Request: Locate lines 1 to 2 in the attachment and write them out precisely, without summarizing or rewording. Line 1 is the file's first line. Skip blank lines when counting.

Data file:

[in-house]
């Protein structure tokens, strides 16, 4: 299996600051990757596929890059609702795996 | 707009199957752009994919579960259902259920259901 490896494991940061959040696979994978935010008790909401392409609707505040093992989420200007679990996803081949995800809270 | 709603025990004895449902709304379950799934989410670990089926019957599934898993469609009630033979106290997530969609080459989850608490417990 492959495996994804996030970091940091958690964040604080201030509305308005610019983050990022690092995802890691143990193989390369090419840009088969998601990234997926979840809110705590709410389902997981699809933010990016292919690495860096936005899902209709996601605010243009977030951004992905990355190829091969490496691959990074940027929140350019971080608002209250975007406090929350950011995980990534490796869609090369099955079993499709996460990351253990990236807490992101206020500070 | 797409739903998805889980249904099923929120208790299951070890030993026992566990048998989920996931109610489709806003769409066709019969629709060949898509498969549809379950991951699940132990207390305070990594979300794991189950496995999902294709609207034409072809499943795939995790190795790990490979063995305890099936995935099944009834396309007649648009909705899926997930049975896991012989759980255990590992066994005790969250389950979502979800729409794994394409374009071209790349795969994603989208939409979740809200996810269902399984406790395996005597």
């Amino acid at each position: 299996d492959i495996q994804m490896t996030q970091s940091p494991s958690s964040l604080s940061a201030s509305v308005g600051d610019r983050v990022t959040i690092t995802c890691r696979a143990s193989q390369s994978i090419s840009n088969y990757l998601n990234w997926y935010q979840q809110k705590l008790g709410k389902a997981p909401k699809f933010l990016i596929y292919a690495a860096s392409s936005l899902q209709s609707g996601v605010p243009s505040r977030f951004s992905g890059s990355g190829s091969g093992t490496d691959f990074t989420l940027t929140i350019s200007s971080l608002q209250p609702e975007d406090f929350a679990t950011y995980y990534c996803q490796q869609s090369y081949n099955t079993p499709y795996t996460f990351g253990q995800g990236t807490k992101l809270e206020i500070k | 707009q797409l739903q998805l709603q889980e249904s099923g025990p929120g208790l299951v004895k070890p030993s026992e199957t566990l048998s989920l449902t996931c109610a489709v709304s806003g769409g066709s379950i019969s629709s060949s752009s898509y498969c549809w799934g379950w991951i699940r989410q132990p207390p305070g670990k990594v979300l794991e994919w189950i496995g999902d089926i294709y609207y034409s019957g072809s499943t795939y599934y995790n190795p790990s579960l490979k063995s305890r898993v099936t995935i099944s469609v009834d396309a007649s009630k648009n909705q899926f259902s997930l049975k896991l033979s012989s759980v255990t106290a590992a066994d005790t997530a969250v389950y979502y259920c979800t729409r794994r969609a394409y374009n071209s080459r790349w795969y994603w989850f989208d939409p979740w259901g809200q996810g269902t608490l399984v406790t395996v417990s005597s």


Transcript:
[in-house]
């Protein structure tokens, strides 16, 4: 299996600051990757596929890059609702795996 | 707009199957752009994919579960259902259920259901 490896494991940061959040696979994978935010008790909401392409609707505040093992989420200007679990996803081949995800809270 | 709603025990004895449902709304379950799934989410670990089926019957599934898993469609009630033979106290997530969609080459989850608490417990 492959495996994804996030970091940091958690964040604080201030509305308005610019983050990022690092995802890691143990193989390369090419840009088969998601990234997926979840809110705590709410389902997981699809933010990016292919690495860096936005899902209709996601605010243009977030951004992905990355190829091969490496691959990074940027929140350019971080608002209250975007406090929350950011995980990534490796869609090369099955079993499709996460990351253990990236807490992101206020500070 | 797409739903998805889980249904099923929120208790299951070890030993026992566990048998989920996931109610489709806003769409066709019969629709060949898509498969549809379950991951699940132990207390305070990594979300794991189950496995999902294709609207034409072809499943795939995790190795790990490979063995305890099936995935099944009834396309007649648009909705899926997930049975896991012989759980255990590992066994005790969250389950979502979800729409794994394409374009071209790349795969994603989208939409979740809200996810269902399984406790395996005597």